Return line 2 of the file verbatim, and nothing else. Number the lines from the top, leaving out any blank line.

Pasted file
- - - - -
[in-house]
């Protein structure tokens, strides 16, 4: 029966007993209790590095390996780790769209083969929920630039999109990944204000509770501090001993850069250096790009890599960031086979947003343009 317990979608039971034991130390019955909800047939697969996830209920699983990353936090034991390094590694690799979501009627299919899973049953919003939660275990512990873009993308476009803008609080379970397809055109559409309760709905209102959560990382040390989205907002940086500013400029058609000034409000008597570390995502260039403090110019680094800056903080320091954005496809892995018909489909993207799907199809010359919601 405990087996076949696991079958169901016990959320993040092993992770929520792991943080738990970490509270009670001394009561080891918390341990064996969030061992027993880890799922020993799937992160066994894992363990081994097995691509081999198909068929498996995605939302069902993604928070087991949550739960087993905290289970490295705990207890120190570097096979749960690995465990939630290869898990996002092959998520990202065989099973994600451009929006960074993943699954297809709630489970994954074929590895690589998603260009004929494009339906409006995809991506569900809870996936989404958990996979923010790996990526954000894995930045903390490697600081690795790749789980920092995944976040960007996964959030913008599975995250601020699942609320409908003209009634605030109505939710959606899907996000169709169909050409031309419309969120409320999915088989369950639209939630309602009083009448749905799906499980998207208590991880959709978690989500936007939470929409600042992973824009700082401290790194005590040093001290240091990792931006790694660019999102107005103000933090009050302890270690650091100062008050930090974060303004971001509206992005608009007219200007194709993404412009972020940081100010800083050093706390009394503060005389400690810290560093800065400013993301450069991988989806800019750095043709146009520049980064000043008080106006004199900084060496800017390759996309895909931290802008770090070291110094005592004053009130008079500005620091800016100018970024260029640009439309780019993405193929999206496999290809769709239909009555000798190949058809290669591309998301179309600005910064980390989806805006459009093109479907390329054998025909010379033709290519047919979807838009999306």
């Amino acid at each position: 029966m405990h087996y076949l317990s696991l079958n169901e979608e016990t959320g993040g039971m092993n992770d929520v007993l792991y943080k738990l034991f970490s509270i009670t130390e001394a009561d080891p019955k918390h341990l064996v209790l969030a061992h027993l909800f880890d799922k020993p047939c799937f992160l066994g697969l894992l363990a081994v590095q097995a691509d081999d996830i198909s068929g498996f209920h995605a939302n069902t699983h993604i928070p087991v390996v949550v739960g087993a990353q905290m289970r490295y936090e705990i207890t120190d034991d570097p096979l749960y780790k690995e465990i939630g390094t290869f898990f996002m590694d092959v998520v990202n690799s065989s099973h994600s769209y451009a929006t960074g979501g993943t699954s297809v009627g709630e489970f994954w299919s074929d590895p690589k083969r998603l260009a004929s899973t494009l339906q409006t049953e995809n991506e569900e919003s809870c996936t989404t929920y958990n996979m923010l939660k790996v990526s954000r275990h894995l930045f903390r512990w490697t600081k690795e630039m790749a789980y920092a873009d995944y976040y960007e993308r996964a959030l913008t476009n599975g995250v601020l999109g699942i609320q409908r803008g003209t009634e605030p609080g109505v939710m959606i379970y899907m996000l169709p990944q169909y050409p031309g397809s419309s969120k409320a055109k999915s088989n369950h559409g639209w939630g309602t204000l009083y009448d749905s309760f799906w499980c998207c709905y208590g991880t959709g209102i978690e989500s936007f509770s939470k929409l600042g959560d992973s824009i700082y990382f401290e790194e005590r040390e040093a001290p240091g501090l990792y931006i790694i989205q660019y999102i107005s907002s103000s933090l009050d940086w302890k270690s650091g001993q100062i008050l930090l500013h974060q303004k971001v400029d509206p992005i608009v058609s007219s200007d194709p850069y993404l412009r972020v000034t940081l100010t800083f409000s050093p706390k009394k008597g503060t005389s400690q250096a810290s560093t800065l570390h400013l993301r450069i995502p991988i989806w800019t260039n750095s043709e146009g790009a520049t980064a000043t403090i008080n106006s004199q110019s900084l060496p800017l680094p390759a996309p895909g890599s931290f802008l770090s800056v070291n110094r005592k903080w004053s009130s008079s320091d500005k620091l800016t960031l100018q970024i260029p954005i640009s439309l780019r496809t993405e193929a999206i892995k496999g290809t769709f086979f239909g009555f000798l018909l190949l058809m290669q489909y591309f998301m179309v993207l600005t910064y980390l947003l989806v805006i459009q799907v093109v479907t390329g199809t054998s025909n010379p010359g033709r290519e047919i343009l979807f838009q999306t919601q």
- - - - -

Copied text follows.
């Protein structure tokens, strides 16, 4: 029966007993209790590095390996780790769209083969929920630039999109990944204000509770501090001993850069250096790009890599960031086979947003343009 317990979608039971034991130390019955909800047939697969996830209920699983990353936090034991390094590694690799979501009627299919899973049953919003939660275990512990873009993308476009803008609080379970397809055109559409309760709905209102959560990382040390989205907002940086500013400029058609000034409000008597570390995502260039403090110019680094800056903080320091954005496809892995018909489909993207799907199809010359919601 405990087996076949696991079958169901016990959320993040092993992770929520792991943080738990970490509270009670001394009561080891918390341990064996969030061992027993880890799922020993799937992160066994894992363990081994097995691509081999198909068929498996995605939302069902993604928070087991949550739960087993905290289970490295705990207890120190570097096979749960690995465990939630290869898990996002092959998520990202065989099973994600451009929006960074993943699954297809709630489970994954074929590895690589998603260009004929494009339906409006995809991506569900809870996936989404958990996979923010790996990526954000894995930045903390490697600081690795790749789980920092995944976040960007996964959030913008599975995250601020699942609320409908003209009634605030109505939710959606899907996000169709169909050409031309419309969120409320999915088989369950639209939630309602009083009448749905799906499980998207208590991880959709978690989500936007939470929409600042992973824009700082401290790194005590040093001290240091990792931006790694660019999102107005103000933090009050302890270690650091100062008050930090974060303004971001509206992005608009007219200007194709993404412009972020940081100010800083050093706390009394503060005389400690810290560093800065400013993301450069991988989806800019750095043709146009520049980064000043008080106006004199900084060496800017390759996309895909931290802008770090070291110094005592004053009130008079500005620091800016100018970024260029640009439309780019993405193929999206496999290809769709239909009555000798190949058809290669591309998301179309600005910064980390989806805006459009093109479907390329054998025909010379033709290519047919979807838009999306």